Silvia Veronese (Author of the book "La valle del silicio")

L'Italia, parte fondamentale della Silicon Valley

Jan 13, 2020 4000 ITA ENG

The stories of the successful Italians in Silicon Valley have a meaning that goes far beyond the simple yet wonderful description of our compatriots who see their talent recognized in the most innovative and competitive environment in the world. These stories convey that innovation and competition are perfectly combined with Italianism, and for this reason they should be pursued and supported much more than what is done in Italy.

That's why we are grateful to Silvia Veronese for writing the beautiful book "La valle del silicio" and for being the protagonist of this interview on We the Italians, which we are particularly pleased about.

Silvia, first of all, tell us something about you. Where were you born, what brought you to Silicon Valley, and what do you do now?

My family is from Verona, and that's where I was born not too many years ago, but I've been around a lot. Ten years in Brescia, then near Piacenza and Aosta Valley, study in Pavia, first job in Milan. Then came, almost by chance, a job offer from IBM Milan and one from IBM New York. In New York the position was the so-called 'post-doc', which would have allowed me to work in the field of scientific research.  

So I said to myself, "Why not?" and I ended up working in the field of quantum chemistry (which is absolutely not my specialization, since I am a mathematician) and more precisely in the team that built the first parallel computer, capable at that time of executing operations of several orders of magnitude faster than the computers of that time. It was the dawn of artificial intelligence. That was the same computer that beat Garik Kasparov, chess world champion and considered by many the greatest player of all time.

Between NY and Silicon Valley there was a stop in the middle of about 10 years at the University of Utah, where I taught and did research in the Mathematics Department. These were very interesting years because these were the dawn of Big Data (which at the time was not that), where the development of new computer architectures made it possible to create increasingly precise mathematical models in all fields, from medicine to biology to economics.

I didn't move to Silicon Valley because of its fame and its name. That was another one of those serendipitous "why not?" moments, in 2000. If you move from Utah to California you can do it by driving, and even there it was an invitation, from someone who later became a dear colleague and friend. We created our first startup; it was the time of the Internet. We would measure the performance of the Internet, the speed at which the various sites were reachable by users. An office in Menlo Park as big as a closet, IKEA furniture that we assembled ourselves, and access to Yahoo's data center, which then became our first customer. We were a physics and mathematics group at Stanford, working on everything, there were no defined roles, writing software, working with clients, and at the same time courting VCs, the Venture Capitalists, to get the next round of funds. Since that time the things I ventured in other jobs: another startup (in the field of high frequency trading), consulting, and board member of various startups. Today I'm Senior Vice President for Thales, a large multinational company that develops artificial intelligence and machine learning systems in aerospace, telecommunications (Thales produces SIM cards in mobile phones), security and defense.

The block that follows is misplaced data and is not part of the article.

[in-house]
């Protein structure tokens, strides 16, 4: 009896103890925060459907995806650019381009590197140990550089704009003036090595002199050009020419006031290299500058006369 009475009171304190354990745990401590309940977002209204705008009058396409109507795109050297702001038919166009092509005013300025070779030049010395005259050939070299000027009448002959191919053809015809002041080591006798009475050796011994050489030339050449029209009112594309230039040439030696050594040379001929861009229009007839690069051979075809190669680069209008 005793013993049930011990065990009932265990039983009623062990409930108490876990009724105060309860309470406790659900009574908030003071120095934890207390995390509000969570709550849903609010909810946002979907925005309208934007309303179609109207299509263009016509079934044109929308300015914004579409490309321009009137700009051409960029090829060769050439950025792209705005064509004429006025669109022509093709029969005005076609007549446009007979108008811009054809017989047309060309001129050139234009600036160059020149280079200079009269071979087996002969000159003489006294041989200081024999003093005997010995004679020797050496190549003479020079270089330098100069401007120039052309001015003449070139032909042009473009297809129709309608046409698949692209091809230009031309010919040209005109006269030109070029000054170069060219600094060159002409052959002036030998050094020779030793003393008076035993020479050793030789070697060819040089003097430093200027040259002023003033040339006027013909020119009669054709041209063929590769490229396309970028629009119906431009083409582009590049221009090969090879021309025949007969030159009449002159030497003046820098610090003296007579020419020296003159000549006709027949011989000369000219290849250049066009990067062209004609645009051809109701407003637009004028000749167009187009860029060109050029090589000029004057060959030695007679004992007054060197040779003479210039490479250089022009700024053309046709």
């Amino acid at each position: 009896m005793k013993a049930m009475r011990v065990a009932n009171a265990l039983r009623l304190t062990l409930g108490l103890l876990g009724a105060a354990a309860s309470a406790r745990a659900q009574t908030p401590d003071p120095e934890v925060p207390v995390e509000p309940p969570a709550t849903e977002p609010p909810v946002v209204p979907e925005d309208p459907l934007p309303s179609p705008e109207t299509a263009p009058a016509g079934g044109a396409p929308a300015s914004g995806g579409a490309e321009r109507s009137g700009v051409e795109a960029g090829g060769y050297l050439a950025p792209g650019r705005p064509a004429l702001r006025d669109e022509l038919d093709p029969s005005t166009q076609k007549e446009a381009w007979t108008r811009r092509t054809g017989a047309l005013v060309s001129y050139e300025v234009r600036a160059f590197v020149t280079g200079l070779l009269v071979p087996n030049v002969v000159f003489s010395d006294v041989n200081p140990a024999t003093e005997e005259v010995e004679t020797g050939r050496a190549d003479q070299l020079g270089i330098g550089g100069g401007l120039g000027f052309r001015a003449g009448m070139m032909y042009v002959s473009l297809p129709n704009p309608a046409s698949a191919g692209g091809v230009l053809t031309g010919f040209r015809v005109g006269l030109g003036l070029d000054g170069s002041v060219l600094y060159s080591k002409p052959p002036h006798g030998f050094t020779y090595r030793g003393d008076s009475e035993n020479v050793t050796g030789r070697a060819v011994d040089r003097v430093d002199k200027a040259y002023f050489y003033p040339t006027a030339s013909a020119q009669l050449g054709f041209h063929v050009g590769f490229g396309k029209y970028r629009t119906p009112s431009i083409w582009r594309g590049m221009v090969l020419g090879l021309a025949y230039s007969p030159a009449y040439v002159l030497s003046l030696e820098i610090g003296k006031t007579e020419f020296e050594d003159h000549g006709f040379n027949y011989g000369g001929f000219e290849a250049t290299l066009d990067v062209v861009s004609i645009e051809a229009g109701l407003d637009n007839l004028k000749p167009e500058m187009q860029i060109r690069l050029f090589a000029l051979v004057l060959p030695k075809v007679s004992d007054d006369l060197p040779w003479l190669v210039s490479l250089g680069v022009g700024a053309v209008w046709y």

How did you come up with the idea to write the book?

It was a couple of years ago. I'd say it was almost a challenge to myself. I was never cut out for writing, and honestly, I've had a bitter memory of it since school. In those days there was no literary vein, it was hard to write and fill the two fateful exam sheets with thoughts that were not trivial. What we didn't understand at the time (or at least I didn't understand) is that the act of writing is not only for us, but by writing we become messengers. Writing is not an end in itself; it is a way to send a message of change and reflection to those who read it. Over the years, and being far from Italy, you want to tell stories, to capture what is escaping in this society. To capture the "humans of the Silicon Valley", or rather the Italians of Silicon Valley.

The occasion for the book then came when the Italian Ministry of Foreign Affairs and International Cooperation announced an initiative for special projects through the Comites. I wrote the proposal in less than half an hour, one evening after work. Absolutely in a hurry, with lots of ideas and maybe even lots of dreams. Sent to the Consulate in San Francisco, the proposal was accepted almost immediately. And then, with that unawareness of how I get into something bigger than myself, I really had to do the book.

The book tells the stories of some of the great Italians in Silicon Valley: entrepreneurs, academics, visionary innovators... please, tell us some of these stories.

There is the story of Janet Napolitano, a woman who is not easy to forget, the first woman to hold the position of Secretary of National Security of the United States. She tells, in the words of her grandfather who landed at Ellis Island, how she regrets not speaking Italian well: because, as she told me, "in my days we had to integrate as soon as possible so as not to be marginalized".

And then there is the story of Federico Faggin, who is the best living representation of those who believe in themselves and their intuitions. Federico, pioneer and creator of the first microprocessors, tells with incredible simplicity how he is studying knowledge. Bill Gates once said about him: "Before Faggin, Silicon Valley was simply the Valley."